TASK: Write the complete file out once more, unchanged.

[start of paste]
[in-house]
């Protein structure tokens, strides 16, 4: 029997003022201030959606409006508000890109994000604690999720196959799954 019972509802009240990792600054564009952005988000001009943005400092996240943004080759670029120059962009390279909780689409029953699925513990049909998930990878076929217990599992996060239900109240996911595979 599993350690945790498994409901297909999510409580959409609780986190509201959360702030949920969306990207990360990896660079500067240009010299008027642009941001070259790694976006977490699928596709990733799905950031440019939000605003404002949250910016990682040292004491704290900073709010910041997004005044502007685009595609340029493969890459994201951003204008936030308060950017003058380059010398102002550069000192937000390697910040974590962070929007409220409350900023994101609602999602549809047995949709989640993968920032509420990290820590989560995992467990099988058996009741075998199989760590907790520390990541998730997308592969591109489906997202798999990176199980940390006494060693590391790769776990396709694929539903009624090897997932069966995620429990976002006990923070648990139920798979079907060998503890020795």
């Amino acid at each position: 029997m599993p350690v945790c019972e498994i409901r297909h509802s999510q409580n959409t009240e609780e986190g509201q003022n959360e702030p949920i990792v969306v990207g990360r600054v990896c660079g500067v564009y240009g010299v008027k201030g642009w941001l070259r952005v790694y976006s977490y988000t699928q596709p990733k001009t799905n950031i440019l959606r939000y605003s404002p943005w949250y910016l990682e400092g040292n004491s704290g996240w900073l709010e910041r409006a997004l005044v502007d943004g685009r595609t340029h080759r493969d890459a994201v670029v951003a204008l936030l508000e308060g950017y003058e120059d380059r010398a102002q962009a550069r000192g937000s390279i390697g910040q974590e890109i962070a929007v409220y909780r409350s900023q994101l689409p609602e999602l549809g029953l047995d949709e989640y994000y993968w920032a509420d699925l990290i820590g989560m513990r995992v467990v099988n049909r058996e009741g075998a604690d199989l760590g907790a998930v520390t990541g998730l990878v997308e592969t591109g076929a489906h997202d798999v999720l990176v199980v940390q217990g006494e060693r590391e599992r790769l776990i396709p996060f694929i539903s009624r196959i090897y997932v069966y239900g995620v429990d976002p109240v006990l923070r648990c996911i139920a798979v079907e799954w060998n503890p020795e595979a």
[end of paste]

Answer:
[in-house]
């Protein structure tokens, strides 16, 4: 029997003022201030959606409006508000890109994000604690999720196959799954 019972509802009240990792600054564009952005988000001009943005400092996240943004080759670029120059962009390279909780689409029953699925513990049909998930990878076929217990599992996060239900109240996911595979 599993350690945790498994409901297909999510409580959409609780986190509201959360702030949920969306990207990360990896660079500067240009010299008027642009941001070259790694976006977490699928596709990733799905950031440019939000605003404002949250910016990682040292004491704290900073709010910041997004005044502007685009595609340029493969890459994201951003204008936030308060950017003058380059010398102002550069000192937000390697910040974590962070929007409220409350900023994101609602999602549809047995949709989640993968920032509420990290820590989560995992467990099988058996009741075998199989760590907790520390990541998730997308592969591109489906997202798999990176199980940390006494060693590391790769776990396709694929539903009624090897997932069966995620429990976002006990923070648990139920798979079907060998503890020795």
């Amino acid at each position: 029997m599993p350690v945790c019972e498994i409901r297909h509802s999510q409580n959409t009240e609780e986190g509201q003022n959360e702030p949920i990792v969306v990207g990360r600054v990896c660079g500067v564009y240009g010299v008027k201030g642009w941001l070259r952005v790694y976006s977490y988000t699928q596709p990733k001009t799905n950031i440019l959606r939000y605003s404002p943005w949250y910016l990682e400092g040292n004491s704290g996240w900073l709010e910041r409006a997004l005044v502007d943004g685009r595609t340029h080759r493969d890459a994201v670029v951003a204008l936030l508000e308060g950017y003058e120059d380059r010398a102002q962009a550069r000192g937000s390279i390697g910040q974590e890109i962070a929007v409220y909780r409350s900023q994101l689409p609602e999602l549809g029953l047995d949709e989640y994000y993968w920032a509420d699925l990290i820590g989560m513990r995992v467990v099988n049909r058996e009741g075998a604690d199989l760590g907790a998930v520390t990541g998730l990878v997308e592969t591109g076929a489906h997202d798999v999720l990176v199980v940390q217990g006494e060693r590391e599992r790769l776990i396709p996060f694929i539903s009624r196959i090897y997932v069966y239900g995620v429990d976002p109240v006990l923070r648990c996911i139920a798979v079907e799954w060998n503890p020795e595979a």